You’re working on your coffee company right now, too — how are you finding balance between the company and your place on the show?
Even though I have my coffee company, I have other businesses, as well, that I’m working on, too. I have a blockchain company I’m working on — you can use blockchain technology to build your app or your platform. And I think it just comes back to living in this area and being around the individuals that I’ve been around. There’s a very supportive entrepreneurial community that like — whatever it is that I think about, I can go to much more accomplished individuals and flesh out those ideas. And that’s how I’ve been able to execute the coffee company, and building this blockchain app, and as well as the other whole host of business things. I think you see it now, already — athletes that are involved with other entrepreneurial ventures. The only difference is that I’m an entrepreneur that likes to build things. I’m more hands on about building it, and less so being like, ‘I wanna invest my money in something and get a return.’ I full on want to build it. Honestly, triathlon and endurance sports help me to become a successful entrepreneur, because it teaches me discipline — that time management — and then it gives me a lot of drive because I like setting goals for myself. I want to win races, but I also want to win in business. It’s the same drive. Me being successful in my athletic endeavors just transfers over into business endeavors.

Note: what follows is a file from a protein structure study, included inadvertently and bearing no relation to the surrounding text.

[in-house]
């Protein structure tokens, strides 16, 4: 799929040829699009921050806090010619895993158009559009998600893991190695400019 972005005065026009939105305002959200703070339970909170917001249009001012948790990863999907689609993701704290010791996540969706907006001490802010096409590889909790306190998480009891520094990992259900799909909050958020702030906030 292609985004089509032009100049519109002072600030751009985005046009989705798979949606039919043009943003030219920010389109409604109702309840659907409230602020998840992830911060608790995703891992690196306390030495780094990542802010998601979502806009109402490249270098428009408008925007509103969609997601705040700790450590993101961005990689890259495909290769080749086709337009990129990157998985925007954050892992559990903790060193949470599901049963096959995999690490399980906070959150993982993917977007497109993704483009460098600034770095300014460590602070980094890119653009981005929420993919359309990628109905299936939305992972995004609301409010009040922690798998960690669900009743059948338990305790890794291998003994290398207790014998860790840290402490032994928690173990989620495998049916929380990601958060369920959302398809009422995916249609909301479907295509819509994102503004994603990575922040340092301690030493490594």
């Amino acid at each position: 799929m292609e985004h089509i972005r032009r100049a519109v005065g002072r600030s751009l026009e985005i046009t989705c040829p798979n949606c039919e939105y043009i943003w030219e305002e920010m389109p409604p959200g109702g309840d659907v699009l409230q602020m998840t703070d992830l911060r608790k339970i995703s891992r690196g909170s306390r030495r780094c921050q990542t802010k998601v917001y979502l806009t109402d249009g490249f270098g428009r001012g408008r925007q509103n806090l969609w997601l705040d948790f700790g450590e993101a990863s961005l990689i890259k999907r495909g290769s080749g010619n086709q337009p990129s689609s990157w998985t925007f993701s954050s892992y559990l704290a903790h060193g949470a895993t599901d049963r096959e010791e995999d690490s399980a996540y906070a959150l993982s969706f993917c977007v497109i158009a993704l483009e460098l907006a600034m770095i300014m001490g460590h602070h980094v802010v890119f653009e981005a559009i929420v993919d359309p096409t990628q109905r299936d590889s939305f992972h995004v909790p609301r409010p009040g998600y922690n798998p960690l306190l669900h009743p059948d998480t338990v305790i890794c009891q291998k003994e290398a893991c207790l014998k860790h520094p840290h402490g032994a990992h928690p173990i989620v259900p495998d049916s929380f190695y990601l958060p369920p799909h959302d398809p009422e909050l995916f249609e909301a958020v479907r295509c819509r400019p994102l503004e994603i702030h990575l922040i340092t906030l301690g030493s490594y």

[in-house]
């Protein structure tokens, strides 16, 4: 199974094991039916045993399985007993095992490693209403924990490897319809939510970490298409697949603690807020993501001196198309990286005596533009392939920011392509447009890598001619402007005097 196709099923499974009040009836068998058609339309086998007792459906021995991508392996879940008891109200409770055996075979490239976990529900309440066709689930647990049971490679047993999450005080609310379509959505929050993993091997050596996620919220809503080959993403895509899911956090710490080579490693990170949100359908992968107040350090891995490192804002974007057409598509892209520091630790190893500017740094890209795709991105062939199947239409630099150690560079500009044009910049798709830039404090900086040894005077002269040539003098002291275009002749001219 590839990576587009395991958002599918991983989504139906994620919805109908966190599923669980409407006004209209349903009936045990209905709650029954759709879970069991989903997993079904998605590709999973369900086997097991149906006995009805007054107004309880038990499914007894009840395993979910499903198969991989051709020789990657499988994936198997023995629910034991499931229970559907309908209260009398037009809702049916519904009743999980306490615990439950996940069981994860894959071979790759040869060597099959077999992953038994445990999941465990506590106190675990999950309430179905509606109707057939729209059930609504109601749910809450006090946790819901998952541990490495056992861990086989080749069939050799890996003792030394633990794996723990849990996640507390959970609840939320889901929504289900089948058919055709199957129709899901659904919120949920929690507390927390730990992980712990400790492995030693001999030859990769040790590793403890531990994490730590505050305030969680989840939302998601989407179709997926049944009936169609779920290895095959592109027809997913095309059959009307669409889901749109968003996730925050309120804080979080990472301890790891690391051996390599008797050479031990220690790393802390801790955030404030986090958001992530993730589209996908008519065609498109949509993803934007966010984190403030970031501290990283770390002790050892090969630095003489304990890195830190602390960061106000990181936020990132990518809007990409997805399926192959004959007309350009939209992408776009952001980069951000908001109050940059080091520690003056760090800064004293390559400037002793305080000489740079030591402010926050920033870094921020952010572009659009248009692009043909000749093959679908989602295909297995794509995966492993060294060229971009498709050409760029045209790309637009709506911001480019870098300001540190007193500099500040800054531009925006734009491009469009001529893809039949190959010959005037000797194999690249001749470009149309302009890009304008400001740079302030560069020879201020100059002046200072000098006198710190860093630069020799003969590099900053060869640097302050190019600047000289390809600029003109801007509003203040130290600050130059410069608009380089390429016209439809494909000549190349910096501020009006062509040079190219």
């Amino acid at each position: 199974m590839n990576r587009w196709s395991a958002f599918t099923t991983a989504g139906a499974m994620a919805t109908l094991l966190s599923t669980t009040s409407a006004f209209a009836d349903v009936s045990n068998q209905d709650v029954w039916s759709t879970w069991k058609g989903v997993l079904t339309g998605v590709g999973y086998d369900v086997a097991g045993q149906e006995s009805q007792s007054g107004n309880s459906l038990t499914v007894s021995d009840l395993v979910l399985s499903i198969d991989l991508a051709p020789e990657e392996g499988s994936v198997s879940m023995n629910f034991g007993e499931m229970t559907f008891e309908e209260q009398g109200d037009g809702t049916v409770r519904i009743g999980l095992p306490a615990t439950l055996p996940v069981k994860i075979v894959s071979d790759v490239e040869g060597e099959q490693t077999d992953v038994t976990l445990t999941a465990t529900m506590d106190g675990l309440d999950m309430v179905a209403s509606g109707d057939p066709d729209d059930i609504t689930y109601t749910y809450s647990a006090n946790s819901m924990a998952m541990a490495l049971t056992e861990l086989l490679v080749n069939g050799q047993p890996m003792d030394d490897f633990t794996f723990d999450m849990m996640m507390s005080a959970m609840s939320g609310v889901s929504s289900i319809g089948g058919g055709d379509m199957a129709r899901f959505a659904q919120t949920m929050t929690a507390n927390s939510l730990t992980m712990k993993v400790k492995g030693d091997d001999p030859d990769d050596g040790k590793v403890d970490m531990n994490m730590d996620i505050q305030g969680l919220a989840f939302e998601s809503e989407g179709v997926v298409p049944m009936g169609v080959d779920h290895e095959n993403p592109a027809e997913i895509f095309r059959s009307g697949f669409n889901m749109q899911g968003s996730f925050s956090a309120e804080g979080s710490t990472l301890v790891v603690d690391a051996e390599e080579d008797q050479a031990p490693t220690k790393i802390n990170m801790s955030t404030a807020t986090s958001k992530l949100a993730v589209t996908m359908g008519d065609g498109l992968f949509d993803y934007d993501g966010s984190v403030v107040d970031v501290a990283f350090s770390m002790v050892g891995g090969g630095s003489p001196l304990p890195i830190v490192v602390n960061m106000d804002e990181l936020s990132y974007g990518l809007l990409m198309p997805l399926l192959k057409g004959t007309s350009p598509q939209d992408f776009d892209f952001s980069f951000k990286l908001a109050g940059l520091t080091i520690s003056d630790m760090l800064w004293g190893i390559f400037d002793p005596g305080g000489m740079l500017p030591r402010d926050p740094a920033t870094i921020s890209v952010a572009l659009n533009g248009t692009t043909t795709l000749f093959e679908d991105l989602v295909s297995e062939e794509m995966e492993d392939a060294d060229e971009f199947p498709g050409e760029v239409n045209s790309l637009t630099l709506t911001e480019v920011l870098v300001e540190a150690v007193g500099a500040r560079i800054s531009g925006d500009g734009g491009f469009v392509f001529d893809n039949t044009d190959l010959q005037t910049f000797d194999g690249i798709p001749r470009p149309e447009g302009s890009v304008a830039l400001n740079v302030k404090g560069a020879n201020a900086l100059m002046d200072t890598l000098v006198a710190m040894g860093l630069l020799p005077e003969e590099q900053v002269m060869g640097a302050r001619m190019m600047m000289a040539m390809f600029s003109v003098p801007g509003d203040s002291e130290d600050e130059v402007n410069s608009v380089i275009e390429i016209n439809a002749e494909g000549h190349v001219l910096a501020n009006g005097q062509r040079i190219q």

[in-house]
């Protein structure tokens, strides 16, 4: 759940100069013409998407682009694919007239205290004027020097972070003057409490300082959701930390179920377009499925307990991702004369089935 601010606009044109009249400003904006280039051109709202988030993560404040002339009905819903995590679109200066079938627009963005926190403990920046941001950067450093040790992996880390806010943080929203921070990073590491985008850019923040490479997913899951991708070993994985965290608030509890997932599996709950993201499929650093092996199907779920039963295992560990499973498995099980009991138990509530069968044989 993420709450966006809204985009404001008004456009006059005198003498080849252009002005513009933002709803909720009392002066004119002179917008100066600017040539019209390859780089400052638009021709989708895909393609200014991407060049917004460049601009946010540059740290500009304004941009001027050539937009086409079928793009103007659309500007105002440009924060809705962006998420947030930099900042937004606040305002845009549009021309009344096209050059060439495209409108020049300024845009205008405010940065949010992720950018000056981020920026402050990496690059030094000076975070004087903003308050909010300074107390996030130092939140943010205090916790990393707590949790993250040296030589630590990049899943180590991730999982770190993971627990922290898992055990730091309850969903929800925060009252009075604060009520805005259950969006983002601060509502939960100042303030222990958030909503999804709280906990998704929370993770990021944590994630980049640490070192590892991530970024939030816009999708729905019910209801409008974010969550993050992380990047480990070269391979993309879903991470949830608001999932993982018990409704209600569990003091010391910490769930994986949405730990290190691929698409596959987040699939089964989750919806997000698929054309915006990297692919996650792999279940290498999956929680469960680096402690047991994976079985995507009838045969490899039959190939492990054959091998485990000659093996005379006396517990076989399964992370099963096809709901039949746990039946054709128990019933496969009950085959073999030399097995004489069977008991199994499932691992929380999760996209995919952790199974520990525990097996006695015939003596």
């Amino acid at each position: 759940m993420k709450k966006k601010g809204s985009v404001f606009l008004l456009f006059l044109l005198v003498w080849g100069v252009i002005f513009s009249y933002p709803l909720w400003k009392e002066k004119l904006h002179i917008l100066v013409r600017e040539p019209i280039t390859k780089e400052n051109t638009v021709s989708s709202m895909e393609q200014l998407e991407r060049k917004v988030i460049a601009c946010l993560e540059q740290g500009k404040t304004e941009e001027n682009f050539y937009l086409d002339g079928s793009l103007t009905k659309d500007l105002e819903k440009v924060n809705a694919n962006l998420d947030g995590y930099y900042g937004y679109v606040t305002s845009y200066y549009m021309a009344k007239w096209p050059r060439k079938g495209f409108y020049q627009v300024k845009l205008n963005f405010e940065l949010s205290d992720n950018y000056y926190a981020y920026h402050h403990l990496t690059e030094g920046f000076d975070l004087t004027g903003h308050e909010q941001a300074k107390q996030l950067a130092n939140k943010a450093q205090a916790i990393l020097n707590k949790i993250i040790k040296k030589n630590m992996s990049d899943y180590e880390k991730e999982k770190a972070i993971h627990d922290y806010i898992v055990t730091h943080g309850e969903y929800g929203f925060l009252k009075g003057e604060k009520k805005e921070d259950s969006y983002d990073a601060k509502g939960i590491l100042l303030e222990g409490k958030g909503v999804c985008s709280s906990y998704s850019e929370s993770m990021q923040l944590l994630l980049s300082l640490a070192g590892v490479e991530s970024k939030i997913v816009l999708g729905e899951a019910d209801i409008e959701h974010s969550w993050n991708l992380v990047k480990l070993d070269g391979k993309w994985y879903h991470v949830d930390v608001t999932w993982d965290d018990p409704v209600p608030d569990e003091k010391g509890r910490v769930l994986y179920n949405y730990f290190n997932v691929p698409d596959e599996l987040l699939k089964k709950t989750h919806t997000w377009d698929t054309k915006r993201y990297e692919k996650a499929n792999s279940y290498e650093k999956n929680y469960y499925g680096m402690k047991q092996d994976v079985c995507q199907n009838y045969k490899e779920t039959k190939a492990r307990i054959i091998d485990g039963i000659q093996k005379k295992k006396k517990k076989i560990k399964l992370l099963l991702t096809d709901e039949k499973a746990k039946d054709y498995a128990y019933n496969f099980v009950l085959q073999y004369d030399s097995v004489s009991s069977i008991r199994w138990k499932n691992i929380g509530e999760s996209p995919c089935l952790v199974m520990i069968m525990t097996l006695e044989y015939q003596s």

Are there parallels between being an entrepreneur and an athlete?
It’s the fact that I see that from triathlon, and for any endurance sport that I partake in: I set a goal for myself, and I always accomplish that goal. I see those incremental accomplishments in my business life as well, and I think that’s just mainly what I’m addicted to. I’m addicted to setting a goal for myself and accomplishing it, as well as putting the work in for it, because I then sit back and I can look at the work that’s been put in, and that’s very satisfying.